Sialo - related to the salivary glands

Lith - stone-mass

A third name for salivary stones is salivary calculi (in the plural, of course).

Salivary stones are generally composed of calcium carbonate and calcium phosphate. Uric acid stones may form in patients with gout. Stone formation occurs via the deposition of calcium phosphate and an organic matrix of carbohydrates and amino acids about a nidus of debris or other material.

The majority form in the submandibular gland and it's duct, Wharton's duct. Approximately 10% occur in the parotid gland and it's duct, Stensen's duct, and 5% in the minor salivary glands. Stone formation is thought to be more common in the submandibular gland secondary to the higher mucin content of its saliva and the anti-gravity flow of saliva within the duct. Its saliva is also more alkaline and has a higher calcium and phosphorous content. Submandibular stones are usually also larger in size. Serum calcium and phosphorous levels have no known correlation with the formation of calculi.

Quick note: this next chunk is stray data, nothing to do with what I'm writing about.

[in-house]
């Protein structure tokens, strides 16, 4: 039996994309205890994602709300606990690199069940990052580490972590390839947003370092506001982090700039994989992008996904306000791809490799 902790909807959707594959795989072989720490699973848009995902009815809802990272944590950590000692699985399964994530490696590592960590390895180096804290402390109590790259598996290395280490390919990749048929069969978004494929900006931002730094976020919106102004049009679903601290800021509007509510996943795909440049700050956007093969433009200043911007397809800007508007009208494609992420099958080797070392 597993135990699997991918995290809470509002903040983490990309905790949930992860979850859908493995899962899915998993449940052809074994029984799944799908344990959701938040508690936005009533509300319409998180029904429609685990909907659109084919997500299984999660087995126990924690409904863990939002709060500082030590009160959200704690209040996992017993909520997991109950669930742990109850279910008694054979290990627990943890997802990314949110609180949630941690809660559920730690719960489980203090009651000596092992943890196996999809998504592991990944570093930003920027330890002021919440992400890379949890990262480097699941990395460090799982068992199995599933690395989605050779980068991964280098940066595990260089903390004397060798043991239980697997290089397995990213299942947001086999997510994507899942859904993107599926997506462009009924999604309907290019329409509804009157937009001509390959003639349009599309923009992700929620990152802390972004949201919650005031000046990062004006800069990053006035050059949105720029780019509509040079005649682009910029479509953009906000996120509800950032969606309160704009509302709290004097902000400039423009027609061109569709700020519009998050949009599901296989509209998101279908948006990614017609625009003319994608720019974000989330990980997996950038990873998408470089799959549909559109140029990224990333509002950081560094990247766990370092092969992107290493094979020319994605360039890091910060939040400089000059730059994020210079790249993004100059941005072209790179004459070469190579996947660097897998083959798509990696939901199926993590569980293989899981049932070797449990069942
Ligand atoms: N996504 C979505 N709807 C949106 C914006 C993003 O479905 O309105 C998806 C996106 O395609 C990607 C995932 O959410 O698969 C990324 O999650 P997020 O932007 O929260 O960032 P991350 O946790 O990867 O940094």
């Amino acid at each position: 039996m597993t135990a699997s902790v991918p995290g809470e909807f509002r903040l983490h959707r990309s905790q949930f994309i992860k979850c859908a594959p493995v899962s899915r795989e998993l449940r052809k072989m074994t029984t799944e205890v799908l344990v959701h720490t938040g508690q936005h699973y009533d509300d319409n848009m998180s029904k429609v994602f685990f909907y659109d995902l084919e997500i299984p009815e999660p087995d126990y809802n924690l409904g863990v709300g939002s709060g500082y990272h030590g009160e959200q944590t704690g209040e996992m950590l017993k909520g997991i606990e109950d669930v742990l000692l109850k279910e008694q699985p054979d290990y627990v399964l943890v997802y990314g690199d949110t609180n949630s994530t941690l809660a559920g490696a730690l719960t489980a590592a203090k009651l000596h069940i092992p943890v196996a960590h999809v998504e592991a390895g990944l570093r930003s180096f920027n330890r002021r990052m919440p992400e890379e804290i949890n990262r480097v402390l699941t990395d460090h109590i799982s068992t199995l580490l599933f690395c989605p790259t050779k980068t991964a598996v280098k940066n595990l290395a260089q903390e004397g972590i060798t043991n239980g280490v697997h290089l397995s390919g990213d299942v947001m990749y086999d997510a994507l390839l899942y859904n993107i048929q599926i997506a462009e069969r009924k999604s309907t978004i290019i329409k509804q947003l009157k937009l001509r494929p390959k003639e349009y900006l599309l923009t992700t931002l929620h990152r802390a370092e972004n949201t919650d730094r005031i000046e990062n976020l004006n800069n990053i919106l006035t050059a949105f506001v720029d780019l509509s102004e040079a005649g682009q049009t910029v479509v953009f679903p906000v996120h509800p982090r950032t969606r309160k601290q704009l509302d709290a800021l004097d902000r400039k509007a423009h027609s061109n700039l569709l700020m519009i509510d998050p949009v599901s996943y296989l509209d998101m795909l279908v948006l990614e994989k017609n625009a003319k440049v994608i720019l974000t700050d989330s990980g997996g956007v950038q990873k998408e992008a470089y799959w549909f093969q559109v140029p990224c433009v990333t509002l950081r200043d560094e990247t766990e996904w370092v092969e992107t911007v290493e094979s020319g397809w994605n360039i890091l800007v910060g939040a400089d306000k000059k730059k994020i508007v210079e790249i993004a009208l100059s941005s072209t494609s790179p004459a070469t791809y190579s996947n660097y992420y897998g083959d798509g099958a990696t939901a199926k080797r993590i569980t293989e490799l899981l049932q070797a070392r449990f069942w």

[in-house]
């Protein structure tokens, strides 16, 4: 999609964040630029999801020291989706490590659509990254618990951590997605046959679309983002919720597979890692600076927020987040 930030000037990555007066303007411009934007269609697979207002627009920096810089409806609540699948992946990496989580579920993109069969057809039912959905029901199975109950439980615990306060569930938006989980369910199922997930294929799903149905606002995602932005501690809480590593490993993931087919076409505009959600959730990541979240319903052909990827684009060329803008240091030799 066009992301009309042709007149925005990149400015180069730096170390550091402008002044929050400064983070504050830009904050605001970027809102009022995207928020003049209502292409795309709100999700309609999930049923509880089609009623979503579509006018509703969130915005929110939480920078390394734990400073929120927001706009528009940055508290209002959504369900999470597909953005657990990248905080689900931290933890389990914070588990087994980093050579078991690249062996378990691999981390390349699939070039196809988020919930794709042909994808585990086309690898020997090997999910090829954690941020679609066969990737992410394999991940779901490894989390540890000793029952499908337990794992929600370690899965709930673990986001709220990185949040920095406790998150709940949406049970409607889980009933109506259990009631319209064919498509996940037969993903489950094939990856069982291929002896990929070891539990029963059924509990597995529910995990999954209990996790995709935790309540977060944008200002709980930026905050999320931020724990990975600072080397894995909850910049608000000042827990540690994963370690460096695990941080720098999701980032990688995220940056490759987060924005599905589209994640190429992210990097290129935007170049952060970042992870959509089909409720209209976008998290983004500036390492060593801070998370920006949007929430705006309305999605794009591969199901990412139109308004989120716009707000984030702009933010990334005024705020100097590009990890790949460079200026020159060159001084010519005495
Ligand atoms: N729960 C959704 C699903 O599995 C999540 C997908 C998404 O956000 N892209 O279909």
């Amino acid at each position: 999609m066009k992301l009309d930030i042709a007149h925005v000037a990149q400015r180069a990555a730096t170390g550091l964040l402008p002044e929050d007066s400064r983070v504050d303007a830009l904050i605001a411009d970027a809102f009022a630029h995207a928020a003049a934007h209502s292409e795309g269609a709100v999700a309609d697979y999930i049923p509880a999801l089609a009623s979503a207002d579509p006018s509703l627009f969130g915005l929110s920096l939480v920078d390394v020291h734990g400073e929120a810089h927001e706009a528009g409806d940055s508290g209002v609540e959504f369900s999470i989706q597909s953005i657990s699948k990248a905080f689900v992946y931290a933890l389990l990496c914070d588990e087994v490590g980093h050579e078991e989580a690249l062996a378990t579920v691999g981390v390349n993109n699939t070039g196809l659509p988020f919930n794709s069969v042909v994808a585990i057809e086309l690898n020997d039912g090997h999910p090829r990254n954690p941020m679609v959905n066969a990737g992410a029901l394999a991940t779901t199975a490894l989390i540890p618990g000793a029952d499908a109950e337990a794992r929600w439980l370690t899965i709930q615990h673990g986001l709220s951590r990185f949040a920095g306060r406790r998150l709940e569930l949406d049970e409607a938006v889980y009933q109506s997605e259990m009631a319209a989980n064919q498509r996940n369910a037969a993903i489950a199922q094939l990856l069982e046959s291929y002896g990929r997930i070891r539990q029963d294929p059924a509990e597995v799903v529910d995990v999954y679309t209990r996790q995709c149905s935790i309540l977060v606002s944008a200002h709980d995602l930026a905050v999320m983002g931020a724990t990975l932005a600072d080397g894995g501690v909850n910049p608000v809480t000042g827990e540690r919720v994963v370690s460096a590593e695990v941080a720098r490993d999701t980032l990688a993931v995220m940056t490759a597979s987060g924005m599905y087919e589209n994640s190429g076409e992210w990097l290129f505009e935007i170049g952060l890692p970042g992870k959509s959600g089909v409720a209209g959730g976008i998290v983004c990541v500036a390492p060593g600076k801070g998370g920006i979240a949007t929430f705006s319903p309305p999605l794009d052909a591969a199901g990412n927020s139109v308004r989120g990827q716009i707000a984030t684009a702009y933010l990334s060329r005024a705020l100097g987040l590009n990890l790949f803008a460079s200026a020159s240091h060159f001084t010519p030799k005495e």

The calculi may be found within the ductal system itself or within the salivary gland parenchyma. For the major glands, in 75 % of cases there is a single calculus, with multiple gland involvement occurring in only 3 %.

Recurrent pain and swelling of the salivary glands and ducts during salivation (eg meal times) are common initial presenting features - sialolithiasis. Symptoms vary depending on the size and location of the stone.

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